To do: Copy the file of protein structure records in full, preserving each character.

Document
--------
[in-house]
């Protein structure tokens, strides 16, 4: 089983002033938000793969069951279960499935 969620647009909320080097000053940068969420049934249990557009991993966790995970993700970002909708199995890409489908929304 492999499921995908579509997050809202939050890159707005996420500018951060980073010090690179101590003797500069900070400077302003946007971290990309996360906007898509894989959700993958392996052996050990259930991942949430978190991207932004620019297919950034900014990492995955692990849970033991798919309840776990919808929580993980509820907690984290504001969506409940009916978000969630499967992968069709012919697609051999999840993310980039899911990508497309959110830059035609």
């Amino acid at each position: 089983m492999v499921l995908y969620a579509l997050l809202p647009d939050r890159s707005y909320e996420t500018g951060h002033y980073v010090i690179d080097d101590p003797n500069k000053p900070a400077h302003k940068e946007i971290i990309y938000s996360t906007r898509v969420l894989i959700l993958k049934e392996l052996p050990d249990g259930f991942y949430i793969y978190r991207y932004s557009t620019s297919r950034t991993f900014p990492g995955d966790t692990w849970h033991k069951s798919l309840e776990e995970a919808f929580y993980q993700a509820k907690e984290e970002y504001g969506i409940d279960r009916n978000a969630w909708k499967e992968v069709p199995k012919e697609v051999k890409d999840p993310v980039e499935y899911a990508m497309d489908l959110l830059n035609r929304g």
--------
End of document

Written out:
[in-house]
């Protein structure tokens, strides 16, 4: 089983002033938000793969069951279960499935 969620647009909320080097000053940068969420049934249990557009991993966790995970993700970002909708199995890409489908929304 492999499921995908579509997050809202939050890159707005996420500018951060980073010090690179101590003797500069900070400077302003946007971290990309996360906007898509894989959700993958392996052996050990259930991942949430978190991207932004620019297919950034900014990492995955692990849970033991798919309840776990919808929580993980509820907690984290504001969506409940009916978000969630499967992968069709012919697609051999999840993310980039899911990508497309959110830059035609």
């Amino acid at each position: 089983m492999v499921l995908y969620a579509l997050l809202p647009d939050r890159s707005y909320e996420t500018g951060h002033y980073v010090i690179d080097d101590p003797n500069k000053p900070a400077h302003k940068e946007i971290i990309y938000s996360t906007r898509v969420l894989i959700l993958k049934e392996l052996p050990d249990g259930f991942y949430i793969y978190r991207y932004s557009t620019s297919r950034t991993f900014p990492g995955d966790t692990w849970h033991k069951s798919l309840e776990e995970a919808f929580y993980q993700a509820k907690e984290e970002y504001g969506i409940d279960r009916n978000a969630w909708k499967e992968v069709p199995k012919e697609v051999k890409d999840p993310v980039e499935y899911a990508m497309d489908l959110l830059n035609r929304g």